New bill aims to reform corporate use of state referendum process

A new state bill, announced Monday, would reform the process for holding a statewide referendum for voting to prevent corporations and other campaigners from lying to voters.

Assembly Bill 421 would expand the Secretary of State’s oversight of signature collection and referendum campaign funding and would require unpaid volunteers to collect at least 10% of campaign signatures.

Referendum campaigns often use paid signature collectors, sometimes recruited from other states. Under AB 421, paid signature collectors will be required to register with the Secretary of State’s office and will be assigned an identification number that appears on their petitions.

The author of AB 421, Assemblyman Isaac Bryan, Democrat of Los Angeles, argued that some of the successful referendum and statewide voting campaigns in recent years have been funded by corporations and business groups that have a vested interest in repealing a law that should have been manner adopted and accepted by the deputies of the state and the governor.

“40 million people are counting on their legislature, their governor and their voice to be heard in the democratic process,” Bryan said Monday at a virtual briefing on the bill.

“You have communities that have historically been excluded from this process and that have found their voice through various statewide initiative processes,” he added. “Now we see these processes being undermined and used as weapons against those same communities.”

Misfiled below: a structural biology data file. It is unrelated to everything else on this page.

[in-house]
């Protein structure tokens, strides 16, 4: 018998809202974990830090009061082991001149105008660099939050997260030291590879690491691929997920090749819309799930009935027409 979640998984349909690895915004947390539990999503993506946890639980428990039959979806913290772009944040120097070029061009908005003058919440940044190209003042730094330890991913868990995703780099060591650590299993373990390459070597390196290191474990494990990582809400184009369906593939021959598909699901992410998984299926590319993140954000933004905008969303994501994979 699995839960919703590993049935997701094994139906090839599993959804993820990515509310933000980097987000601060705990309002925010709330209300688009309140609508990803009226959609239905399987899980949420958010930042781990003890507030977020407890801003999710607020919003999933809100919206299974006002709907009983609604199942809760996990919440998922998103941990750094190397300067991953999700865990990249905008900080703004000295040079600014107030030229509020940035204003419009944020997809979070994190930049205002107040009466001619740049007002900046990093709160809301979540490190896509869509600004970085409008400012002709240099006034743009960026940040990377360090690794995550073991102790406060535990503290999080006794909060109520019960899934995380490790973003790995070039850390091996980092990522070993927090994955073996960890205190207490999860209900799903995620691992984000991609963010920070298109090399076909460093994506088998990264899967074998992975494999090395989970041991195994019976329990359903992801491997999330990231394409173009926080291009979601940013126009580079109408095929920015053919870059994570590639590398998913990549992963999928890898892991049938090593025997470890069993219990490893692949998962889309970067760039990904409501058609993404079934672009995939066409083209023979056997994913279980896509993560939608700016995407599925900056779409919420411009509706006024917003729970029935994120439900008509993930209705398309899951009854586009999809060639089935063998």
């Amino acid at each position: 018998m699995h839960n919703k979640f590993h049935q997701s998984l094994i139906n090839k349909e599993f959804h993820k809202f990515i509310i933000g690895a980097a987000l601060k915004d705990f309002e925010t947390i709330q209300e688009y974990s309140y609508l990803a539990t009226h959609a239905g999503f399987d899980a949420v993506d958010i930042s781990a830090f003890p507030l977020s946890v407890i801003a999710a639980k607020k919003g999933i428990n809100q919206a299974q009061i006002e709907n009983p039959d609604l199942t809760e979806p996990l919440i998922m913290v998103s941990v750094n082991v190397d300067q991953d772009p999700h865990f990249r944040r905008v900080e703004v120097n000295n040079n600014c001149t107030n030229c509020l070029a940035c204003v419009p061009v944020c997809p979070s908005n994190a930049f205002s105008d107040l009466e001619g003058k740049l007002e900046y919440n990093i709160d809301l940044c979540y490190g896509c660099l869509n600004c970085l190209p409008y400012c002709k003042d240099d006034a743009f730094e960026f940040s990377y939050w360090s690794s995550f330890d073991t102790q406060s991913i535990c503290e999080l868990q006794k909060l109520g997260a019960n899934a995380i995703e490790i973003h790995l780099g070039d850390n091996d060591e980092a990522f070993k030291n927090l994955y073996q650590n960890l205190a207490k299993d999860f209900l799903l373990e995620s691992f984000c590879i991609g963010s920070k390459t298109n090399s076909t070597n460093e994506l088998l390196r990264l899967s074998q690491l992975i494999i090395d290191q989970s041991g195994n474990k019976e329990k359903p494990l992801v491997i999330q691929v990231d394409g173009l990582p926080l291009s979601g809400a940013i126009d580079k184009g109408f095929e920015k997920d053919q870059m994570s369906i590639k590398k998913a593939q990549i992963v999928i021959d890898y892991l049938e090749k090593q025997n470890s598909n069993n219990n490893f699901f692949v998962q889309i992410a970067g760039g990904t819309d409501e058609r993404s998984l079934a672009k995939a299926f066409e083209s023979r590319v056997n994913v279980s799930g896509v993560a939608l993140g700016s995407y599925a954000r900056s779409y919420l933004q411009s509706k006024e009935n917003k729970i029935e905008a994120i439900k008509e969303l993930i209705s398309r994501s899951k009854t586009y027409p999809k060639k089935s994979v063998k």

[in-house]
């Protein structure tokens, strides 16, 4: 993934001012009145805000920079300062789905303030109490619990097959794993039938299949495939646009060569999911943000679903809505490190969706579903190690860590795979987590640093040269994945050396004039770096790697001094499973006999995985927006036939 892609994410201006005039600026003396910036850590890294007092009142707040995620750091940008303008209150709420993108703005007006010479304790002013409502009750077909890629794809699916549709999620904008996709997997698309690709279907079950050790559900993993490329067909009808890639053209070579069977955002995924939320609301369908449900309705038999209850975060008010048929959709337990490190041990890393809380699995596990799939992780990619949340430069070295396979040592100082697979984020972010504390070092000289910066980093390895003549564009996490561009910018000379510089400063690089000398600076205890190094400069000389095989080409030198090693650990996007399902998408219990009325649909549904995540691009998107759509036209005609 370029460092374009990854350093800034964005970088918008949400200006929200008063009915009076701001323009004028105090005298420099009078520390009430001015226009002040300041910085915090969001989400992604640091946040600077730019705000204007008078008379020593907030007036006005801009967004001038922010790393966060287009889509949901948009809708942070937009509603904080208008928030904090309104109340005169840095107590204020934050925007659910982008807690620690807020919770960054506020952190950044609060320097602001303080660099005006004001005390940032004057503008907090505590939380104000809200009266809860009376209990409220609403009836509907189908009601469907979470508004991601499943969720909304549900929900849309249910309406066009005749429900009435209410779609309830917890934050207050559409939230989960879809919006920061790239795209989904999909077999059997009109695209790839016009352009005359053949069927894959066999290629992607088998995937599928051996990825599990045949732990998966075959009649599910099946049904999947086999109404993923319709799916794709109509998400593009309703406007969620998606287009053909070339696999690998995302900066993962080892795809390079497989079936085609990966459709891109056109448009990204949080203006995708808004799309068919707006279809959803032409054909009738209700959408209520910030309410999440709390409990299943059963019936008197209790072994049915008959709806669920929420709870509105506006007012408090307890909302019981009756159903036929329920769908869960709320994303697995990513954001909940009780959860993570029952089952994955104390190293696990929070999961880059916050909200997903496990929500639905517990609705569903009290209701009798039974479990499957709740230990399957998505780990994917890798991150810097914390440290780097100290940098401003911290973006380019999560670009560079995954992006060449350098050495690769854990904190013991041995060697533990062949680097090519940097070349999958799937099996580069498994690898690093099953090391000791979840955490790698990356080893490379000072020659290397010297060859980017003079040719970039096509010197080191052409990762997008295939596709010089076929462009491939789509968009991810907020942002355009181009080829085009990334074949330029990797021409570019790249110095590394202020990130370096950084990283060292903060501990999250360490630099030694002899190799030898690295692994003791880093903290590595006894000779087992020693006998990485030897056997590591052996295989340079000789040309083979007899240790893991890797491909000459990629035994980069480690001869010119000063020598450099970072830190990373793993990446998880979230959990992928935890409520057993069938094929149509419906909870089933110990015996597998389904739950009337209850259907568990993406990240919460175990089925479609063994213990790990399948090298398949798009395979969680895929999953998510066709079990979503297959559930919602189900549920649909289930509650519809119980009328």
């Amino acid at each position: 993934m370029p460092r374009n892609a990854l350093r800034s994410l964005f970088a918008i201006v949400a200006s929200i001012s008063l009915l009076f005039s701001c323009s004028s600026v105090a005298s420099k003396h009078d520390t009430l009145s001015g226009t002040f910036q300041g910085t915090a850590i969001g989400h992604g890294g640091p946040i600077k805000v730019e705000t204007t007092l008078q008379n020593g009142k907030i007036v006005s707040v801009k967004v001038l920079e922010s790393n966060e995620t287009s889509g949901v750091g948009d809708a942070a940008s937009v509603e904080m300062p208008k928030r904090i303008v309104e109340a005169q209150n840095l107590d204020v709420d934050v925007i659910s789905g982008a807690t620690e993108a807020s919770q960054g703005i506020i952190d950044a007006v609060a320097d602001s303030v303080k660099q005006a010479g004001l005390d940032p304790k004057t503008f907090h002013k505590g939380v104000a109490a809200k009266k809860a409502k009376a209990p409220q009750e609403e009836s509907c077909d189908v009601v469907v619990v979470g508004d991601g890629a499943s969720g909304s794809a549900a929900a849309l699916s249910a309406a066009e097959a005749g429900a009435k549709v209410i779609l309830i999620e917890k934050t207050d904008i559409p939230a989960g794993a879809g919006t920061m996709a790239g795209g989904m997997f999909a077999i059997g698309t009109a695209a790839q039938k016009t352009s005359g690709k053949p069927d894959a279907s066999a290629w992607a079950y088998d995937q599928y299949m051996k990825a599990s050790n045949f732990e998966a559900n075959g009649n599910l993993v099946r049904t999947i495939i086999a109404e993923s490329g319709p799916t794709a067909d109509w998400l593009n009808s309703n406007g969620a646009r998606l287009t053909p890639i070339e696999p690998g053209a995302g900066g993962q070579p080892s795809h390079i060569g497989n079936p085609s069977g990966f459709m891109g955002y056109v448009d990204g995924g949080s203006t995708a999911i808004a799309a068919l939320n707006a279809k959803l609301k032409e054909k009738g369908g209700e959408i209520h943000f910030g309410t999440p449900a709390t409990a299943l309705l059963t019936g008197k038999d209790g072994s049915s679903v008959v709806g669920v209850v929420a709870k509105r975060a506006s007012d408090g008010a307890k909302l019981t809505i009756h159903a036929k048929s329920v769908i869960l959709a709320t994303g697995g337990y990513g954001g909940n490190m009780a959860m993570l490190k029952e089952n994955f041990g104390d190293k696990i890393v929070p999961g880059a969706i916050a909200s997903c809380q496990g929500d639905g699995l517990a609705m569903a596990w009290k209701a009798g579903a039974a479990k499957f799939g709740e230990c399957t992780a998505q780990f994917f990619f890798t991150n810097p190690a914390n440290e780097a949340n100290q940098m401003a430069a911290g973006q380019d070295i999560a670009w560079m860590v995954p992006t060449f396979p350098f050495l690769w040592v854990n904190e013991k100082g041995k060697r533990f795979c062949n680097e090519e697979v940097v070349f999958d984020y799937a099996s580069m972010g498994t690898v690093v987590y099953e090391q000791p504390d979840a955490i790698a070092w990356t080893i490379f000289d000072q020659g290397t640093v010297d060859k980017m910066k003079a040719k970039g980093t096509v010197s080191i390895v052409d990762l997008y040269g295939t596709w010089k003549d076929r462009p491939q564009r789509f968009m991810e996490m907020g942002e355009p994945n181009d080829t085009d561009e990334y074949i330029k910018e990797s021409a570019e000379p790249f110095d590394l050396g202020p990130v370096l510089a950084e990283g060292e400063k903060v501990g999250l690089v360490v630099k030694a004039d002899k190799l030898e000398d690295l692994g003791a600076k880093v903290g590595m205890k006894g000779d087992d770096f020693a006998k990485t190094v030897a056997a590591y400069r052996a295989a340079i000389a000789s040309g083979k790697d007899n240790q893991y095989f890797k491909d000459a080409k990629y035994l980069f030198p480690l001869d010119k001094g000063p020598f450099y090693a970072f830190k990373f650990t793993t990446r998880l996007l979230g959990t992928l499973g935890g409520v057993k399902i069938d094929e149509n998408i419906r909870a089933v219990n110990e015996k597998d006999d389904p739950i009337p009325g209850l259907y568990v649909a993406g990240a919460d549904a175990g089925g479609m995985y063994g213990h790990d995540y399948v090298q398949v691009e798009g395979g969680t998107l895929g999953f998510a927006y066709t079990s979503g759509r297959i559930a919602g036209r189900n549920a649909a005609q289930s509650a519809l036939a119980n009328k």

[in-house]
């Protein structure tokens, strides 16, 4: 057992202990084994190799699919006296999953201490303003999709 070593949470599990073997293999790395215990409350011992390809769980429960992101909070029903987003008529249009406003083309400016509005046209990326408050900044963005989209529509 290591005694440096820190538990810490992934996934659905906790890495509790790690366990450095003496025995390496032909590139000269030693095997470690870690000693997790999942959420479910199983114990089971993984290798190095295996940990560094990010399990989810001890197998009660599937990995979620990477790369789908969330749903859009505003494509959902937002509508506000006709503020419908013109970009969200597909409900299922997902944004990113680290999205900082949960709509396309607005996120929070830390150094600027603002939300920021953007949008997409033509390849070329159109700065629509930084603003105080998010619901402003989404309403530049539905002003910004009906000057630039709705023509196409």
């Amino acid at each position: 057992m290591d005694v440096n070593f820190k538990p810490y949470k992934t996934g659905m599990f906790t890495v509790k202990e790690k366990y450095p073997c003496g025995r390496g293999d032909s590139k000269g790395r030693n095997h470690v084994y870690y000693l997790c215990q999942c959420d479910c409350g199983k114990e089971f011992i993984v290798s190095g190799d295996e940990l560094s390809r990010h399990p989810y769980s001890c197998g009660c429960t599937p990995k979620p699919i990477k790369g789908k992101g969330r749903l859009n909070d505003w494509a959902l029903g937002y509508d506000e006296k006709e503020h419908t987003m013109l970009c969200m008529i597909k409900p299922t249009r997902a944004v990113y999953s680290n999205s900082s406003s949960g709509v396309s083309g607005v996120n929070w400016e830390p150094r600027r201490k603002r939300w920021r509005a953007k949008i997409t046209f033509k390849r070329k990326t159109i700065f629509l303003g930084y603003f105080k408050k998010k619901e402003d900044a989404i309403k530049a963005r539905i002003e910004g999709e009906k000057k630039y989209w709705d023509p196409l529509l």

The bill will also apply to voting initiatives such as the 2020 Proposition 22, which repeals a 2019 law that requires app-based companies to classify workers as employees rather than independent contractors, which would implicitly eliminate state law within two years after the adoption of this law.

Activist groups such as the California Green Voters and labor unions such as the state chapter of the Service Workers International Union have already supported the bill, arguing that corporate interests have used the referendum and initiative processes to reject policies that support policies such as workers’ rights. and clean air and water.

“That’s why it scares these corporations,” said Tia Orr, chief executive of SEIU California. “That’s why we’re seeing a growing abuse of the referendum process because they no longer have absolute control over the levers of power in Sacramento.”

Bryan argued that while Gov. Gavin Newsom had vetoed legislation in the past that would have reformed the referendum process and initiatives, the work of state legislators and Newsom himself was overturned through statewide referendums, which did not reflect voter sentiment.

Bryan also suggested that the referendum process was broken against Newsom himself during an attempt to have Newsom removed from office in 2021.

“There are some key structural changes that we will have to make to our democracy,” he said.

A poll by the firm David Binder Research found that a large majority of voters likely to vote in 2024 are in favor of some reform of the referendum process, with 70% saying the wording of the ballots is “deliberately written” to confuse confuses voters, and 61% say the referendum process is being abused by “wealthy special interests.”

In addition, 77% of the polled voters were in favor of a minimum number of collected signatures from gratuitous volunteers.

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